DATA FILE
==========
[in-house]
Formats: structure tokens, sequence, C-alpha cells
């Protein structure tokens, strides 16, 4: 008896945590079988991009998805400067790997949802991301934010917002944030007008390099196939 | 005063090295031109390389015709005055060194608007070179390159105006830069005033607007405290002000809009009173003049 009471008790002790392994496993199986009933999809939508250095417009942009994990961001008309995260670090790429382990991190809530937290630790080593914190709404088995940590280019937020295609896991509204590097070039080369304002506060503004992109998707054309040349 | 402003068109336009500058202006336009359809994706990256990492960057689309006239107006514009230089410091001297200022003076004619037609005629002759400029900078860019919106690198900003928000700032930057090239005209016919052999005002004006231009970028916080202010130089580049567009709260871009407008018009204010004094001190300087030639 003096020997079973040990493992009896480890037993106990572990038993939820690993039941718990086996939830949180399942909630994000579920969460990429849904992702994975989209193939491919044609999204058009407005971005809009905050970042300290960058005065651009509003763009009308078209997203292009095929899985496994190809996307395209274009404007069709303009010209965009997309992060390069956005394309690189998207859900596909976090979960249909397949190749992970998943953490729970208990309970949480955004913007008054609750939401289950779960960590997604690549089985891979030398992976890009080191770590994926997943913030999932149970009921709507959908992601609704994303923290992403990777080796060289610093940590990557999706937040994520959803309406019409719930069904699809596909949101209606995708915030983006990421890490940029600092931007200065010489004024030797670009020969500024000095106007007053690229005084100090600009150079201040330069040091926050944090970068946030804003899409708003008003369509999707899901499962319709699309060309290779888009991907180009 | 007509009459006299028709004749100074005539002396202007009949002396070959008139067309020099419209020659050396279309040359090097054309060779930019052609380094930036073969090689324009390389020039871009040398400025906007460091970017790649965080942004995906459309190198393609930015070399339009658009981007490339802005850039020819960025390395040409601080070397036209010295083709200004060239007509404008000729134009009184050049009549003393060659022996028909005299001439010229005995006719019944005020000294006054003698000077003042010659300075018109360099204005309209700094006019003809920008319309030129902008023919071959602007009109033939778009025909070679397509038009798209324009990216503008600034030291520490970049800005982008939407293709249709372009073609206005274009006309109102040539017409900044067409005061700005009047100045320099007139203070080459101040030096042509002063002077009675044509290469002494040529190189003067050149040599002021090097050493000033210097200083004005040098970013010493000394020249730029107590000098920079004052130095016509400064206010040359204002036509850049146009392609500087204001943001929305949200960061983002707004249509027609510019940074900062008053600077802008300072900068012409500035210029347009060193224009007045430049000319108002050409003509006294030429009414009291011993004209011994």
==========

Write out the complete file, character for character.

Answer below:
[in-house]
Formats: structure tokens, sequence, C-alpha cells
């Protein structure tokens, strides 16, 4: 008896945590079988991009998805400067790997949802991301934010917002944030007008390099196939 | 005063090295031109390389015709005055060194608007070179390159105006830069005033607007405290002000809009009173003049 009471008790002790392994496993199986009933999809939508250095417009942009994990961001008309995260670090790429382990991190809530937290630790080593914190709404088995940590280019937020295609896991509204590097070039080369304002506060503004992109998707054309040349 | 402003068109336009500058202006336009359809994706990256990492960057689309006239107006514009230089410091001297200022003076004619037609005629002759400029900078860019919106690198900003928000700032930057090239005209016919052999005002004006231009970028916080202010130089580049567009709260871009407008018009204010004094001190300087030639 003096020997079973040990493992009896480890037993106990572990038993939820690993039941718990086996939830949180399942909630994000579920969460990429849904992702994975989209193939491919044609999204058009407005971005809009905050970042300290960058005065651009509003763009009308078209997203292009095929899985496994190809996307395209274009404007069709303009010209965009997309992060390069956005394309690189998207859900596909976090979960249909397949190749992970998943953490729970208990309970949480955004913007008054609750939401289950779960960590997604690549089985891979030398992976890009080191770590994926997943913030999932149970009921709507959908992601609704994303923290992403990777080796060289610093940590990557999706937040994520959803309406019409719930069904699809596909949101209606995708915030983006990421890490940029600092931007200065010489004024030797670009020969500024000095106007007053690229005084100090600009150079201040330069040091926050944090970068946030804003899409708003008003369509999707899901499962319709699309060309290779888009991907180009 | 007509009459006299028709004749100074005539002396202007009949002396070959008139067309020099419209020659050396279309040359090097054309060779930019052609380094930036073969090689324009390389020039871009040398400025906007460091970017790649965080942004995906459309190198393609930015070399339009658009981007490339802005850039020819960025390395040409601080070397036209010295083709200004060239007509404008000729134009009184050049009549003393060659022996028909005299001439010229005995006719019944005020000294006054003698000077003042010659300075018109360099204005309209700094006019003809920008319309030129902008023919071959602007009109033939778009025909070679397509038009798209324009990216503008600034030291520490970049800005982008939407293709249709372009073609206005274009006309109102040539017409900044067409005061700005009047100045320099007139203070080459101040030096042509002063002077009675044509290469002494040529190189003067050149040599002021090097050493000033210097200083004005040098970013010493000394020249730029107590000098920079004052130095016509400064206010040359204002036509850049146009392609500087204001943001929305949200960061983002707004249509027609510019940074900062008053600077802008300072900068012409500035210029347009060193224009007045430049000319108002050409003509006294030429009414009291011993004209011994």